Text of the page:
there are a few serious concerns about that visualization you have there. Starting with derivatives- couldn't be wronger and working backwards- bitcoin and silver I'd agree with, as well as narrow money. Using market cap for companies is worse than half ass, and the rest is ridiculous measurement and misguided effort.
you have the broad strokes of the bond market correct, for US treasuries, (and most of the other investment grade bonds but especially Treasuries - to a lesser degree munis) however there are a few other issues you have to consider in pricing.
About to pontificate - fair warning:
A bond is essentially a promise to trade money now, for a promise of a stream of money in the future and then your money back. t-bill is the same but with no coupons, i.e. no flow just a payout of face value at the end.
Now when a company issues a bond, their credit worthiness is a factor in how much they have to promise to pay in order to get the money in in the first place. The seriously dodgy credit rating industry "certifies" the bond on a rating scale- usually AAA at the best rate down to a junk rating. Triple A pays the lowest coupon as they are the least likely to default, and junk pays a high rate as they are more likely to fail and not pay back the money.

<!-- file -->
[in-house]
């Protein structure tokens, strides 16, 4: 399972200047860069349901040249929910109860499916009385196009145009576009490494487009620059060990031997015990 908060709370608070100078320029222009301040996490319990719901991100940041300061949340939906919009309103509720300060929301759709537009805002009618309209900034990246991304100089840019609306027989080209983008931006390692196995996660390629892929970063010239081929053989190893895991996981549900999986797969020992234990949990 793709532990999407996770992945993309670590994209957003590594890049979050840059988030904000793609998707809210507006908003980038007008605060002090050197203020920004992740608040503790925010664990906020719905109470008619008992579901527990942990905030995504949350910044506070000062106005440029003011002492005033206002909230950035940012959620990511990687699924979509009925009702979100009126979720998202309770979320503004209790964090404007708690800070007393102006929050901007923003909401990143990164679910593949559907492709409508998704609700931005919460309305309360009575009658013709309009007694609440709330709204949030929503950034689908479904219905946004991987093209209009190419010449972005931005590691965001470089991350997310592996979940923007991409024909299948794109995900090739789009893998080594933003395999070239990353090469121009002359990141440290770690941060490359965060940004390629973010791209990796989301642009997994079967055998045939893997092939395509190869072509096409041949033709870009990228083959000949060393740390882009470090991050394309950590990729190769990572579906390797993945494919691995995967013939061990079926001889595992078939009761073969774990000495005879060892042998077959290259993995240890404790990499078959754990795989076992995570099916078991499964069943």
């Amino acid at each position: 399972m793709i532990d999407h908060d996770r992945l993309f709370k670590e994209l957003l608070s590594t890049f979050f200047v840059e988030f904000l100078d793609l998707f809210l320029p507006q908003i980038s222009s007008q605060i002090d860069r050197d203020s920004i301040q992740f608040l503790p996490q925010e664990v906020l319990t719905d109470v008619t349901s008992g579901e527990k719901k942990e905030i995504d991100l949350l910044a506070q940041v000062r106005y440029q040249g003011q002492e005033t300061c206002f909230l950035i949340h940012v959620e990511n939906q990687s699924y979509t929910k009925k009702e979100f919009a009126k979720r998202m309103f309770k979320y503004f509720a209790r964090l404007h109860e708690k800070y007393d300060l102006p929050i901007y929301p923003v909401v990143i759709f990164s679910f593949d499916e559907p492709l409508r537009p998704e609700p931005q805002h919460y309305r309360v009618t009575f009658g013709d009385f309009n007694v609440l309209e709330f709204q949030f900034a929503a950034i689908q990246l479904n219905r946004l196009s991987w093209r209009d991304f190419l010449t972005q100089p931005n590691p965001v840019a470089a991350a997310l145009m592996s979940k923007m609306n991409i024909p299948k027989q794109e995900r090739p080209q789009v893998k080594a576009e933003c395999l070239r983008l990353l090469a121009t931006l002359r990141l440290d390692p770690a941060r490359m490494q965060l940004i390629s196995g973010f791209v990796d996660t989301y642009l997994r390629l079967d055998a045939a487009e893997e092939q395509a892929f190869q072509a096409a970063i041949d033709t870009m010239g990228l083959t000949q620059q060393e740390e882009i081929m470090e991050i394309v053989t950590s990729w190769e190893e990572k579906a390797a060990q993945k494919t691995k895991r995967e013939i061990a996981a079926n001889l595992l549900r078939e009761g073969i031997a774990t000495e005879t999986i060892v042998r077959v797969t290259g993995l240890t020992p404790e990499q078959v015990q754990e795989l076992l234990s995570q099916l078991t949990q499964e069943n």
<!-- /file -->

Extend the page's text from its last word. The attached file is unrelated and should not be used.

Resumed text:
so far so good. Now when you look at any investment you only consider the NPV i.e. you try and assess the Net Present Value (NPV) of the money. So say for example I am getting $100 in 2 years, what is that actually worth to me now. In order to do that you have to assess the risk free rate of that payment. Every borrower and lender has a different risk free rate, and there is a whole (allegedly scientific, but basically mathematically driven speculation) division of most banks that look at very complex ways to build a yield curve which they can agree is the value of payments in the future. This is the first piece of the puzzle. The second piece (or First Derivative! (you know who you are)) is the volatility surface. No matter how good your model is for predicting that future value- things change. Everything changes actually, but economists, and by implication quants, have used the idea of ceteris paribus to pretend they don't change that much. This volatility is also important, and that brings us back full circle to why there are other factors involved.
the interest rate (as per seafoid's example) is often quoted and that is a landmine in definition all on its own- but what we are really looking for is a good approximation to that risk free rate of borrowing which we can find using one of those fancy yield curves with their cubic splining and their binomials, trinomials and monte carlo simulations.
Lets take a look at the other factors.
- Housing industry, more houses sold= more mortgages = more need to hedge 30 year debt= more long term treasuries needed= higher priced treasuries (demand and supply!).
- GDP- how is the US economy stacking up against other economies= predictor for currency exchange rates
- Consumption indicators- how much are people spending and how much are they saving (note to reader- people are stupid - if you want one piece of advice- save more)
- manufacturing indicators- good for wage assessment, short term borrowing requirements, national exchange and trade signals
- the national debt- you can figure this one out.
and depending on your access to data and compute resources (and decent mathematicians, or data scientists, or predictive analytics) you can model these whatever way you want and add as many other factors as you'd like...